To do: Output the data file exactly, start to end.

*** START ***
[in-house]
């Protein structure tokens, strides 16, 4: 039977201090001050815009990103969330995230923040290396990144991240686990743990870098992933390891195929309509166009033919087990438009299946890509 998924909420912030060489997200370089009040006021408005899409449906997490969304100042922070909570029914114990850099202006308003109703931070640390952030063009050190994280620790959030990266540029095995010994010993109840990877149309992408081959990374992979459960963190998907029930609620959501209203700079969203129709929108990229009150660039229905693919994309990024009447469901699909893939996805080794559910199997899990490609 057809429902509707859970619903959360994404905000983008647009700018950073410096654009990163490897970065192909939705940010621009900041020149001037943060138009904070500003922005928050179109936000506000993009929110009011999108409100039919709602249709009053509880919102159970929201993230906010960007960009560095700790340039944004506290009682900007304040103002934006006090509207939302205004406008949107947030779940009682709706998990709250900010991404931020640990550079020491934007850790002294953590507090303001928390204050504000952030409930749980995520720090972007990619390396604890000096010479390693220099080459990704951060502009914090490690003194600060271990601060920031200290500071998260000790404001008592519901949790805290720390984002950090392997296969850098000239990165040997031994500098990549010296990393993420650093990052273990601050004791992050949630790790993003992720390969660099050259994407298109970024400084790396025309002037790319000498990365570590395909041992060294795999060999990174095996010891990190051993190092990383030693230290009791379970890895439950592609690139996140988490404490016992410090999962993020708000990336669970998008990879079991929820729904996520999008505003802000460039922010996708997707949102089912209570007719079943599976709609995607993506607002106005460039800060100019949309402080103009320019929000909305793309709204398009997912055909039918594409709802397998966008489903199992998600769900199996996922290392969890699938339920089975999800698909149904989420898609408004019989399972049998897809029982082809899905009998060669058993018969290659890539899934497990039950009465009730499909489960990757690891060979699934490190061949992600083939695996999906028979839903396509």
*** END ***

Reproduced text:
[in-house]
């Protein structure tokens, strides 16, 4: 039977201090001050815009990103969330995230923040290396990144991240686990743990870098992933390891195929309509166009033919087990438009299946890509 998924909420912030060489997200370089009040006021408005899409449906997490969304100042922070909570029914114990850099202006308003109703931070640390952030063009050190994280620790959030990266540029095995010994010993109840990877149309992408081959990374992979459960963190998907029930609620959501209203700079969203129709929108990229009150660039229905693919994309990024009447469901699909893939996805080794559910199997899990490609 057809429902509707859970619903959360994404905000983008647009700018950073410096654009990163490897970065192909939705940010621009900041020149001037943060138009904070500003922005928050179109936000506000993009929110009011999108409100039919709602249709009053509880919102159970929201993230906010960007960009560095700790340039944004506290009682900007304040103002934006006090509207939302205004406008949107947030779940009682709706998990709250900010991404931020640990550079020491934007850790002294953590507090303001928390204050504000952030409930749980995520720090972007990619390396604890000096010479390693220099080459990704951060502009914090490690003194600060271990601060920031200290500071998260000790404001008592519901949790805290720390984002950090392997296969850098000239990165040997031994500098990549010296990393993420650093990052273990601050004791992050949630790790993003992720390969660099050259994407298109970024400084790396025309002037790319000498990365570590395909041992060294795999060999990174095996010891990190051993190092990383030693230290009791379970890895439950592609690139996140988490404490016992410090999962993020708000990336669970998008990879079991929820729904996520999008505003802000460039922010996708997707949102089912209570007719079943599976709609995607993506607002106005460039800060100019949309402080103009320019929000909305793309709204398009997912055909039918594409709802397998966008489903199992998600769900199996996922290392969890699938339920089975999800698909149904989420898609408004019989399972049998897809029982082809899905009998060669058993018969290659890539899934497990039950009465009730499909489960990757690891060979699934490190061949992600083939695996999906028979839903396509």